Creating with computers means you are reliant on platforms. Artists working with computers often use proprietary software as tools to create new kinds of art. Such tools are vulnerable, however, as companies evolve and change priorities. Entire genres of art can disappear if their tools and platforms are no longer profitable for their parent company.   

Many people use computers and the internet to interact on platforms such as social media and video sharing sites. These platforms also change as they try to compete for audience attention. What are the risks for artists and audiences when using platforms? Artists, curators, and scholars discuss the risks and rewards of creating on platforms in the programs below.  

Section Glossary

Accessibility or access – Refers to the degrees of ease to which something can be had, used, or accessed. In many of these videos, accessibility refers to physical and virtual spaces as well as tools and knowledge. More information on accessibility and the MacKenzie Art Gallery’s Accessibility Statement can be found here.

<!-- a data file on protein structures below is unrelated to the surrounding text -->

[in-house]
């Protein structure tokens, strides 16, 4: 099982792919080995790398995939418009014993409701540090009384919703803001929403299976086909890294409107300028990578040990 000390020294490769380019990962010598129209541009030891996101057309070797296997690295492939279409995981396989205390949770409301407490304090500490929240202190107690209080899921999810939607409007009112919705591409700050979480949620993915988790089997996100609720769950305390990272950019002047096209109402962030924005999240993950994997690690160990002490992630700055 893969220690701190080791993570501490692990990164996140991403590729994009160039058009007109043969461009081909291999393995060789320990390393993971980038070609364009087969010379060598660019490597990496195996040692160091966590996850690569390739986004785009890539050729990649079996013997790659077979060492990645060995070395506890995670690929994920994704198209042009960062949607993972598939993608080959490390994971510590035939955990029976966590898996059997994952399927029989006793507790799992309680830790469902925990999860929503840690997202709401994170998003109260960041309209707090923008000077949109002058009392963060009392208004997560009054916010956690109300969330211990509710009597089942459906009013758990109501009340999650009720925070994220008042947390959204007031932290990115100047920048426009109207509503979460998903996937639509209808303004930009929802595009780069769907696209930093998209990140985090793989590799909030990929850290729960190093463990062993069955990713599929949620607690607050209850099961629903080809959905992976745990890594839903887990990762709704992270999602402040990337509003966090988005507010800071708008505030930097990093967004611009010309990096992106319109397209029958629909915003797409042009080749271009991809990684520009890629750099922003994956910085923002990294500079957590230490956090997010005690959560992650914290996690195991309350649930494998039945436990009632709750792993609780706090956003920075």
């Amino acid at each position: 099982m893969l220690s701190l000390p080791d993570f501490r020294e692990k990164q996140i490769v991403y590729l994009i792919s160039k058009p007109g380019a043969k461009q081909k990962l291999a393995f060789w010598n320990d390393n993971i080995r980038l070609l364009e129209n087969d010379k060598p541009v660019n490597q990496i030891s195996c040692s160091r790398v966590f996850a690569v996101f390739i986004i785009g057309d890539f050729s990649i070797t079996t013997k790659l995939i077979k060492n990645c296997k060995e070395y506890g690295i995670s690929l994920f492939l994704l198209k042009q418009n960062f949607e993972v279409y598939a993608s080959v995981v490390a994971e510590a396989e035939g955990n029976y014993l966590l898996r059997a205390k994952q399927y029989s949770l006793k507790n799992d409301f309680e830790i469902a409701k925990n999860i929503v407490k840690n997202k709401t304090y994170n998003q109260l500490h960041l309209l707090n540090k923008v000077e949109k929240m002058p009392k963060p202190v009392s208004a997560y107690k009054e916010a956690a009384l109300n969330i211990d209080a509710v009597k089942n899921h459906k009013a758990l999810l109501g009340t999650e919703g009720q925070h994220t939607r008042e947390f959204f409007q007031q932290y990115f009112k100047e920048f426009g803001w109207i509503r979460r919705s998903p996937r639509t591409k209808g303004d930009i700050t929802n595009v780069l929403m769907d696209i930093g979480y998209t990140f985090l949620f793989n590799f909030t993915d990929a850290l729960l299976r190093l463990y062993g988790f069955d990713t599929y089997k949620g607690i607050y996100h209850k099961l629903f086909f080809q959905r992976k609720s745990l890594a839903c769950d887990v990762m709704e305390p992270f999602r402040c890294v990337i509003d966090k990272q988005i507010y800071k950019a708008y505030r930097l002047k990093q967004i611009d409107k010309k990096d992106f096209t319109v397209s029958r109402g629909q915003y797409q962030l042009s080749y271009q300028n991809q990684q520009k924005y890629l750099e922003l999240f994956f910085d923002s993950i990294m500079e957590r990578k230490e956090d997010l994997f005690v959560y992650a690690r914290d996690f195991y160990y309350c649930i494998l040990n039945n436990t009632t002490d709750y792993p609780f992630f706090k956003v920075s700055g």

Affordances – What a space, platform, or object offers a user through its properties and what it can do. 

Historical Precedents – Situations, people, places and things from the past that provide ways for understanding relations today. 

Medium – The material, form, or technology used in a work of art (for example, painting, photography, video, or computer games). 

Modifiers or mods – Game modifiers or mods are add-ons to existing software and platforms that change aspects of their user experience. Mods are often created by fans of games to expand aspects of gameplay. 

Open-Source – Computer code that is not limited in how it can be distributed or modified, often created collaboratively by a community.  

Planned obsolescence – The intentional design of a product or service to have an artificial time limit for its use. This can be done through physical constraints such as fragile material construction, or through software upgrades that make older hardware incompatible. 

Platform – A space where users can produce and/or exchange information, services or goods. Digital platforms include social media, gig economy applications, and can also include tools for content creation and dispersion.